Back in 2009, as China unleashed a massive fiscal stimulus and investment spree in response to the global financial crisis, the rest of the world was all too willing to believe the impossible. Aided by consultant research predicting decades of explosive growth, companies placed huge bets on China and expected to ride the never-ending boom to riches.

Amid the gold rush, they bulked up to sell China t-shirts or tons of iron ore. They urged their governments to sign free-trade deals with Beijing. Commodity producers heedlessly expanded capacity, believing that 10 percent growth would continue indefinitely. Consumer brands rushed to set up flagships in third-tier Chinese cities. Shipping companies scrambled to build new fleets to meet an expected explosion in global trade.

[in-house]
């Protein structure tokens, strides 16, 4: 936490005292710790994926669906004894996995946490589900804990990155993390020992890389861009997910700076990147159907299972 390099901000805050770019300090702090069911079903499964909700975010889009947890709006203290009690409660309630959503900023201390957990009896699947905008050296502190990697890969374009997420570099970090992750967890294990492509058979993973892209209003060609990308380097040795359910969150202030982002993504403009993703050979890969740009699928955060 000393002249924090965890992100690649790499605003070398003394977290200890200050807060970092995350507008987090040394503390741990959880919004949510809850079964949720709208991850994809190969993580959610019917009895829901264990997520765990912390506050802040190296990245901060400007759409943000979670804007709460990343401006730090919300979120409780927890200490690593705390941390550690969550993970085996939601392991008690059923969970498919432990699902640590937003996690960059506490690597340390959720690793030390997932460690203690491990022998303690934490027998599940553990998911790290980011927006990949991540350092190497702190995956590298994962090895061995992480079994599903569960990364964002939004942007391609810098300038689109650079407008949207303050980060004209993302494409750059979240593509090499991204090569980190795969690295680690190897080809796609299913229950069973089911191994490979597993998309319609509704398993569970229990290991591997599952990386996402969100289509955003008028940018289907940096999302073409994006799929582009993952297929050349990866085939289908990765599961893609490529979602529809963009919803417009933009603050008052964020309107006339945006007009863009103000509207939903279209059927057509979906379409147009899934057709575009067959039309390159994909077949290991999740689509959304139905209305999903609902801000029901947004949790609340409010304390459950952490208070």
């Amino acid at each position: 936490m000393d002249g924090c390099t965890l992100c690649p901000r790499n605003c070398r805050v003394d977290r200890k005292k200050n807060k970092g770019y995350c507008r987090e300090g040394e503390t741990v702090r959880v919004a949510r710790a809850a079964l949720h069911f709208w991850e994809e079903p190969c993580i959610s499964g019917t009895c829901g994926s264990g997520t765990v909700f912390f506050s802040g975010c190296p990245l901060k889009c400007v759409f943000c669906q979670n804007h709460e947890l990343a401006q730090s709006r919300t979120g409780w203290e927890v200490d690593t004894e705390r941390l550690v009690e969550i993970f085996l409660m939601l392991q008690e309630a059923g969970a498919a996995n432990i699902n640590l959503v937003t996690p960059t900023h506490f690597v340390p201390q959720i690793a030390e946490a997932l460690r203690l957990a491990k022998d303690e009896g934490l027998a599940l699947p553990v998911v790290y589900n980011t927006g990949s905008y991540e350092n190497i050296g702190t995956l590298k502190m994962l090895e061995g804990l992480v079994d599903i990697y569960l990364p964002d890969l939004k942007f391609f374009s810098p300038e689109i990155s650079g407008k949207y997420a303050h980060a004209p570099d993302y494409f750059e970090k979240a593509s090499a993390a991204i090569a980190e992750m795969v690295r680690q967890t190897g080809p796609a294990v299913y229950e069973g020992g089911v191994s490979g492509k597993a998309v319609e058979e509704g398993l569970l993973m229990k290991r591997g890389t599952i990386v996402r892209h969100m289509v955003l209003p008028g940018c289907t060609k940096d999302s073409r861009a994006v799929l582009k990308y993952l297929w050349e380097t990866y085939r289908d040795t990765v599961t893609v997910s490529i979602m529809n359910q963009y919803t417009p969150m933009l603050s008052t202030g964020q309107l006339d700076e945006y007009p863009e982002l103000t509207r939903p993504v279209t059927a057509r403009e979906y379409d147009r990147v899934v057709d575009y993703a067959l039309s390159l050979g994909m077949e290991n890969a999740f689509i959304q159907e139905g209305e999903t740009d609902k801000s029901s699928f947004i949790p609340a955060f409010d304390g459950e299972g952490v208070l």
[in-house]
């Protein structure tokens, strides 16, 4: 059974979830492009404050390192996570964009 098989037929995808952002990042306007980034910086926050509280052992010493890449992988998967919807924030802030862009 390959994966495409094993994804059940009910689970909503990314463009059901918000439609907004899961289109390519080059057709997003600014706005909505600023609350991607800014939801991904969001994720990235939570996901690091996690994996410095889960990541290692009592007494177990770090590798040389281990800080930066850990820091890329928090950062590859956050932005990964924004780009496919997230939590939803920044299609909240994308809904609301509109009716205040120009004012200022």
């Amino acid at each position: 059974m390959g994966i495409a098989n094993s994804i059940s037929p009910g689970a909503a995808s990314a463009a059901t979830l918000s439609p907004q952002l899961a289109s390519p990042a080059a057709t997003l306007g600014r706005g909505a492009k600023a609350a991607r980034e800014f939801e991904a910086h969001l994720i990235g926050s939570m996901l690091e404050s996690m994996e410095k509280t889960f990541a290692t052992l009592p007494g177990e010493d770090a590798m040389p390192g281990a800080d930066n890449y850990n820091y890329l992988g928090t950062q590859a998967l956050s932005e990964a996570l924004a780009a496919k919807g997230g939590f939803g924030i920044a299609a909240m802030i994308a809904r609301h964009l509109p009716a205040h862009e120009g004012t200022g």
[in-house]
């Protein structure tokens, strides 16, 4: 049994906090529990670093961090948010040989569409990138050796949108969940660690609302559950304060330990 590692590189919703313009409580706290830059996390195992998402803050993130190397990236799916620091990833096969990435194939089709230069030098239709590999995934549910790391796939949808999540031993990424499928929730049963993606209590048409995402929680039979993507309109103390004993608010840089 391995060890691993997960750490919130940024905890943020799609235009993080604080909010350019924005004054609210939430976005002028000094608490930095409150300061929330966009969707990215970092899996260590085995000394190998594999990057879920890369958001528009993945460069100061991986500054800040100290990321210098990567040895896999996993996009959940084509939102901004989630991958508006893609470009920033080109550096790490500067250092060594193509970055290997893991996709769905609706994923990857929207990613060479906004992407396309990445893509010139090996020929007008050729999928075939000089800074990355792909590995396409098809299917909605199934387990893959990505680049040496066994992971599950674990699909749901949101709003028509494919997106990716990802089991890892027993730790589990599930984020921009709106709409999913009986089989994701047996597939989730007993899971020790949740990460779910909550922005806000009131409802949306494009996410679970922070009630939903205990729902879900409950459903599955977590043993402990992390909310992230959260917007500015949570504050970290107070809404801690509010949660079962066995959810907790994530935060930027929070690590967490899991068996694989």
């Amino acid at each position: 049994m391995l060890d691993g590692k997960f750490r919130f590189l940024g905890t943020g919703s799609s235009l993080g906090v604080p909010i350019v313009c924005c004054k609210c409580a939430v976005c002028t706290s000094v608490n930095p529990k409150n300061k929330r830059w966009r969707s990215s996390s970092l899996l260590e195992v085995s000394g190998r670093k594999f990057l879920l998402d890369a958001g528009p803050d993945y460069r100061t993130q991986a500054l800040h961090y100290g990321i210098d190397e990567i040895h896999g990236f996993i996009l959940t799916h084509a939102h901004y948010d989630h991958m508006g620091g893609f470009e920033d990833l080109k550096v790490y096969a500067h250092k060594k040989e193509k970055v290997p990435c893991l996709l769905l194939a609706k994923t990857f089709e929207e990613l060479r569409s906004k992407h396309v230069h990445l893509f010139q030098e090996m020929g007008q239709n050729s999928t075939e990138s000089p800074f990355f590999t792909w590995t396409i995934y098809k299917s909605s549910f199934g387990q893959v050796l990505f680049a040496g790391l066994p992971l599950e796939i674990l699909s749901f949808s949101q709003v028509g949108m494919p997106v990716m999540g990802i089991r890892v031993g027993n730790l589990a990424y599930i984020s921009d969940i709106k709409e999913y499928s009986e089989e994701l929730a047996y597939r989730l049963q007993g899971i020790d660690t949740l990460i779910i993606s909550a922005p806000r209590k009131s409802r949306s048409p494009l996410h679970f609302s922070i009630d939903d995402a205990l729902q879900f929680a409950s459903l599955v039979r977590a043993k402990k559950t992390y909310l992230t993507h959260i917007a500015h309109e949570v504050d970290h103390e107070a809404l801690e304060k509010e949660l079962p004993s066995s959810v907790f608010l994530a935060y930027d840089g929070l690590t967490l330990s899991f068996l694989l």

However, as with so many previous bouts of irrational exuberance, this time wasn't really different. The ruthless rules of supply and demand still applied. And now, the longer that painful decisions are delayed, the harder they'll become.

.... companies and countries alike need to face up to their own irrational exuberance. Whether it's failing to diversify, spending recklessly on the back of high prices, or taking on too much debt, fundamental mistakes can't be blamed on China. Doing so only delays the inevitable.

Few investors seem to fully appreciate the balance-sheet reckoning that is coming. Failing to address the global supply glut only increases the risk of a larger correction. We know that because this time isn't different: The bill always comes due.

This column does not necessarily reflect the opinion of the editorial board or Bloomberg LP and its owners. To contact the author of this story:
Christopher Balding at

We have been doing it for someone is emulating us.
We also give em a home and a motorbike.